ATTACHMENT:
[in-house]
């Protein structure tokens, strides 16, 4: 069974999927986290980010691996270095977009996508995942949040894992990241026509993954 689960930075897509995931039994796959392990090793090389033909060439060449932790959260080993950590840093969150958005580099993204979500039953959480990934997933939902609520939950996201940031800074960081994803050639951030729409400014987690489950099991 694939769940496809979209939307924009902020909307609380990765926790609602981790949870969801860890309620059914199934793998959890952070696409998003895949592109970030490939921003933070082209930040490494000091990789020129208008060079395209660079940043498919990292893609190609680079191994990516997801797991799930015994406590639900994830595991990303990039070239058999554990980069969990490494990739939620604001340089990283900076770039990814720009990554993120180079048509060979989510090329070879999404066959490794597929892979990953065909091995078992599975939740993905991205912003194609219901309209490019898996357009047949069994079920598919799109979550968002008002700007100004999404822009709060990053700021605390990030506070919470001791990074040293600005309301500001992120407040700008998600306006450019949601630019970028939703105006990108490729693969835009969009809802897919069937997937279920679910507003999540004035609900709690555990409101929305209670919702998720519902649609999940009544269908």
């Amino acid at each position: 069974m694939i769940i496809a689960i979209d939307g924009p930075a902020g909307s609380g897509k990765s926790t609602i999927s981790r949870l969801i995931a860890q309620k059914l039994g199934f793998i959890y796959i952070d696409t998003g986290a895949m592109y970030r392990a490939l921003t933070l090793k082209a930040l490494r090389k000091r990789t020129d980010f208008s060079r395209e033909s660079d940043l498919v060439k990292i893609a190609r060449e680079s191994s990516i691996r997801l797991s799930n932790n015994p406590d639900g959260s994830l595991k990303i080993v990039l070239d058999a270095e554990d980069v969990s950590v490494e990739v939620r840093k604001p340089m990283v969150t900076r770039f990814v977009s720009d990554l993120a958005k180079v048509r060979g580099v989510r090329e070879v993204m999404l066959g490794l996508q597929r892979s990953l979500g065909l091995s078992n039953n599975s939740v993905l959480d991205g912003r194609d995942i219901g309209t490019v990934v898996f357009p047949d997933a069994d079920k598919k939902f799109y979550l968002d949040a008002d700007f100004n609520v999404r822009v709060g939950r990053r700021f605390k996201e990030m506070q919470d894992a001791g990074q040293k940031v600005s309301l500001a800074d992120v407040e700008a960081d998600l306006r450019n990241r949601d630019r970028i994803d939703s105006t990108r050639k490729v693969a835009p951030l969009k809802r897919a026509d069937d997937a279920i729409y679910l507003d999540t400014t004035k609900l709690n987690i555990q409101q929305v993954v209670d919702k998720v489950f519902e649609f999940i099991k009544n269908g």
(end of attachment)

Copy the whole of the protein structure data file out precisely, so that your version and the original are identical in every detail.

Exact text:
[in-house]
């Protein structure tokens, strides 16, 4: 069974999927986290980010691996270095977009996508995942949040894992990241026509993954 689960930075897509995931039994796959392990090793090389033909060439060449932790959260080993950590840093969150958005580099993204979500039953959480990934997933939902609520939950996201940031800074960081994803050639951030729409400014987690489950099991 694939769940496809979209939307924009902020909307609380990765926790609602981790949870969801860890309620059914199934793998959890952070696409998003895949592109970030490939921003933070082209930040490494000091990789020129208008060079395209660079940043498919990292893609190609680079191994990516997801797991799930015994406590639900994830595991990303990039070239058999554990980069969990490494990739939620604001340089990283900076770039990814720009990554993120180079048509060979989510090329070879999404066959490794597929892979990953065909091995078992599975939740993905991205912003194609219901309209490019898996357009047949069994079920598919799109979550968002008002700007100004999404822009709060990053700021605390990030506070919470001791990074040293600005309301500001992120407040700008998600306006450019949601630019970028939703105006990108490729693969835009969009809802897919069937997937279920679910507003999540004035609900709690555990409101929305209670919702998720519902649609999940009544269908």
């Amino acid at each position: 069974m694939i769940i496809a689960i979209d939307g924009p930075a902020g909307s609380g897509k990765s926790t609602i999927s981790r949870l969801i995931a860890q309620k059914l039994g199934f793998i959890y796959i952070d696409t998003g986290a895949m592109y970030r392990a490939l921003t933070l090793k082209a930040l490494r090389k000091r990789t020129d980010f208008s060079r395209e033909s660079d940043l498919v060439k990292i893609a190609r060449e680079s191994s990516i691996r997801l797991s799930n932790n015994p406590d639900g959260s994830l595991k990303i080993v990039l070239d058999a270095e554990d980069v969990s950590v490494e990739v939620r840093k604001p340089m990283v969150t900076r770039f990814v977009s720009d990554l993120a958005k180079v048509r060979g580099v989510r090329e070879v993204m999404l066959g490794l996508q597929r892979s990953l979500g065909l091995s078992n039953n599975s939740v993905l959480d991205g912003r194609d995942i219901g309209t490019v990934v898996f357009p047949d997933a069994d079920k598919k939902f799109y979550l968002d949040a008002d700007f100004n609520v999404r822009v709060g939950r990053r700021f605390k996201e990030m506070q919470d894992a001791g990074q040293k940031v600005s309301l500001a800074d992120v407040e700008a960081d998600l306006r450019n990241r949601d630019r970028i994803d939703s105006t990108r050639k490729v693969a835009p951030l969009k809802r897919a026509d069937d997937a279920i729409y679910l507003d999540t400014t004035k609900l709690n987690i555990q409101q929305v993954v209670d919702k998720v489950f519902e649609f999940i099991k009544n269908g």